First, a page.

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What Is The Golden Ratio?
What Is The Golden Ratio?

The Golden Ratio is the equivalent to the number 1.618. It is found by dividing a line into two parts, so that the longer part divided by the smaller part is equal to the whole length divided by the longer part. It is largely associated with beauty, as the rectangle it creates is very aesthetically pleasing to the eye. Fun fact: credit cards follow the Golden Ratio, which might explain why it's so fun to swipe away your money.

The Golden Ratio Is The Most Irrational Number
The Golden Ratio Is The Most Irrational Number

The Golden Ratio comes out to be 1.6180339887498948420... and it just goes on and on, with no pattern. For simplicity, it's just represented with the Greek letter "phi."

How Was The Golden Ratio Discovered?
How Was The Golden Ratio Discovered?

Phi (rounded to 1.618) has been discovered over and over again throughout history, which is why it was given the names the Golden Ratio, the Golden Mean, the Golden Section, etc. Ancient Greek mathematicians were among the first to study the Golden Ratio, with the ancient mathematician Euclid being the one to eventually define it. Euclid was also the one who linked the Golden Ratio to the pentagram.

The Golden Ratio In Art:
The Golden Ratio In Art:

The Golden Ratio appears not just in geometry and mathematics, but throughout the creative and natural world as well.

Many artists use this in their work and even frame their canvases with the Golden Ratio rectangle. The Golden Ratio was used in many Renaissance-era paintings and sculptures in order to achieve balance and beauty. Leonardo da Vinci even used the Golden Ratio to paint his masterpieces The Last Supper, the Mona Lisa and Vitruvian Man, which suggests man's relationship to the Golden Ratio.

Salvador Dali's 1955 painting The Sacrament of the Last Supper explicitly and purposefully incorporates the Golden Ratio, in which Dali placed Jesus in the center.

The Golden Ratio In Architecture:
The Golden Ratio In Architecture:

Throughout the world, architects have built structures that adhere to The Golden Ratio. The Great Pyramid of Giza, constructed between 2580 and 2560 B.C., adheres to this ratio -- the ratio of each side of the base to the height is approximately 1.57, which is close to The Golden Ratio.

Similarly, the Parthenon in Athens, Greece, is known to be one of the most pleasing and mathematically perfect structures created. It is theorized that the architect, renowned mathematician Phidias, knowingly incorporated "phi" into the temple. This temple to Athena, the Greek goddess of wisdom and war, was constructed between 447 and 432 B.C. and is commonly regarded as the finest example of Greek architecture. The external walls of the Parthenon form a perfect golden rectangle.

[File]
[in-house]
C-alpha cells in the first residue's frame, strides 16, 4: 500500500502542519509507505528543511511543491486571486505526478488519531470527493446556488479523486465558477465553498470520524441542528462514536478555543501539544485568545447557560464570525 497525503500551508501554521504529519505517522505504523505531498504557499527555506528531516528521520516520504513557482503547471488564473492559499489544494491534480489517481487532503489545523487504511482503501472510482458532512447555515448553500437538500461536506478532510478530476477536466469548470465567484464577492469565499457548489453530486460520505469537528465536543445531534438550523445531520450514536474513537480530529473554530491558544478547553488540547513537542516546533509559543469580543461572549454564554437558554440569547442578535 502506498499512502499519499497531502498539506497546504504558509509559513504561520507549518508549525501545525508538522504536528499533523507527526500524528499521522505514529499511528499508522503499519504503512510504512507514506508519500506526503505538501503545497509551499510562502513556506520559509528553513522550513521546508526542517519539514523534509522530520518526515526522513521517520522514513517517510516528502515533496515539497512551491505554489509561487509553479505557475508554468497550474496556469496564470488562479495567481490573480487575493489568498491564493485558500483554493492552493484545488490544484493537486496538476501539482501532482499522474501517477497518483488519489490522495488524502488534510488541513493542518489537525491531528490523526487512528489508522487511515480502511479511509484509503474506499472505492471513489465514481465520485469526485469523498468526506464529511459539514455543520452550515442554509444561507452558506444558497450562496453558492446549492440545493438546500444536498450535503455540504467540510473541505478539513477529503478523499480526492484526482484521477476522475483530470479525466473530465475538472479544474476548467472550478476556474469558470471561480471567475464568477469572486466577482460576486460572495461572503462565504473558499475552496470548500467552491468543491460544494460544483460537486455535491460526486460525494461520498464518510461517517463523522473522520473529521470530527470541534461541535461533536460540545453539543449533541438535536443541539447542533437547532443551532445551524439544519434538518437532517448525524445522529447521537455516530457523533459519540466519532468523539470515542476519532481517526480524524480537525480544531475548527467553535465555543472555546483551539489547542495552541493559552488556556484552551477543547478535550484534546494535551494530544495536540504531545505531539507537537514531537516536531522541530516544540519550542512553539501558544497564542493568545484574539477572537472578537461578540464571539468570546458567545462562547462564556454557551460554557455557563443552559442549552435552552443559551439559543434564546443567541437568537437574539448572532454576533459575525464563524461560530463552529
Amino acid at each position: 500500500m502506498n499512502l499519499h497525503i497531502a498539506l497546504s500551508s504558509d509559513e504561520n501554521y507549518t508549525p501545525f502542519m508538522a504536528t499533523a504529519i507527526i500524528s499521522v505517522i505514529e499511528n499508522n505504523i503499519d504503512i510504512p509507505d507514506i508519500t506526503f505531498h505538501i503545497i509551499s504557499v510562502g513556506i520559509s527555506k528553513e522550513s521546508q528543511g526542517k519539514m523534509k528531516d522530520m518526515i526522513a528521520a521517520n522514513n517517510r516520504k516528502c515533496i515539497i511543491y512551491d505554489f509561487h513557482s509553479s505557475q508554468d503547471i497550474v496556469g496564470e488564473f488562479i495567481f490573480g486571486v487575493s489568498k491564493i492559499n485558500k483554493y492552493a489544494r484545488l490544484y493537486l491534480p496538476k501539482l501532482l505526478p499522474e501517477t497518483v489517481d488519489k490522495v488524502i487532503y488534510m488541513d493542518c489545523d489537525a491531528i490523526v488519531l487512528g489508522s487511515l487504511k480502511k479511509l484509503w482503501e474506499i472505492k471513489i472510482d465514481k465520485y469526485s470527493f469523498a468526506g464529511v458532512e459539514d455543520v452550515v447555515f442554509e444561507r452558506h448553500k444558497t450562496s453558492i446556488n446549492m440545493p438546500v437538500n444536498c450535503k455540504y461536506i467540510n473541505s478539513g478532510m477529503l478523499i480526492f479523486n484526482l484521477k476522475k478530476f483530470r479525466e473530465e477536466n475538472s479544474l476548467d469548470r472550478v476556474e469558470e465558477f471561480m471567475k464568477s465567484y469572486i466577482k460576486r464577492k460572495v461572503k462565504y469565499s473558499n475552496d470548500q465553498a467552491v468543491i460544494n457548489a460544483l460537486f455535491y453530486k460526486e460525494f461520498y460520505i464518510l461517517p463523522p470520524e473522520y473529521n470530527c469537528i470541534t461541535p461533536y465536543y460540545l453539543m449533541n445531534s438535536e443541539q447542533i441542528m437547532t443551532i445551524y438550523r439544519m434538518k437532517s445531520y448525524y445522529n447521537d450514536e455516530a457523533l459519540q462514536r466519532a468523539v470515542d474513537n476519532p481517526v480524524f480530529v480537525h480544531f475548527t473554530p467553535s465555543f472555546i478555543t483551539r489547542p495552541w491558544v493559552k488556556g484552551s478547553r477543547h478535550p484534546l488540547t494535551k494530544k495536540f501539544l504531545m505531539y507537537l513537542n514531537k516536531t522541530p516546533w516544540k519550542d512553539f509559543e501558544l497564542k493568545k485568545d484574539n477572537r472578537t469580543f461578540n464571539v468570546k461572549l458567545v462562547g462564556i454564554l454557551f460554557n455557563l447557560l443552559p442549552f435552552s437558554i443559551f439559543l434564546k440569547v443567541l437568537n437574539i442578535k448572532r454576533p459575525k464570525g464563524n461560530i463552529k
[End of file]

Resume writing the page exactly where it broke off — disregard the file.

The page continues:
The Golden Ratio In Nature:
The Golden Ratio In Nature:

The Golden Ratio is a natural recurring shape in nature -- from the makeup of our DNA to the pattern of stars in our galaxy. If you connect the dots in the Golden Ratio's rectangles, you create a spiral that is found all throughout nature -- in the curve of a snail shell, the pattern of rose petals, and the twist of a ram's horn.

In the mid-19th century, German mathematician Adolf Zeising discovered the prevalence of the Golden Ratio in leaves, branches and plant veins. Upon further research, he discovered that the Golden Ratio was a universal law when it came to patterns of nature.

The Golden Ratio is even present in human faces -- people who are deemed more attractive often have facial features which align with the Golden Ratio.

The Golden Ratio In The Pentagram:
The Golden Ratio In The Pentagram:

The pentagram is a symbol used in many different ways, such as mysticism, religion and magic. Its construction is also tied to the Golden Ratio. The idea is there is a pentagram within every pentagon, and the diagonals of the pentagon (a pentagram) cut it into a Golden Ratio.

What Is The Fibonnacci Sequence?
What Is The Fibonnacci Sequence?

Around 1200, Italian mathematician Leonardo Fibonacci discovered a sequence of numbers: 0, 1, 1, 2, 3, 5, 8, 13, 21, 34, etc.

The following number is calculated by adding the two numbers before it. This became known as the Fibonnacci Sequence, and it has a direct relationship with the Golden Ratio. When you take any two numbers next to each other in this sequence, their ratio is very close to the Golden Ratio. The higher the number, the closer to the Golden Ratio. For example, the ratio 13 to 21 is 1.625 -- very close to the Golden Ratio's 1.618. No matter how high you go through the Fibonnacci Sequence, this will stay true.

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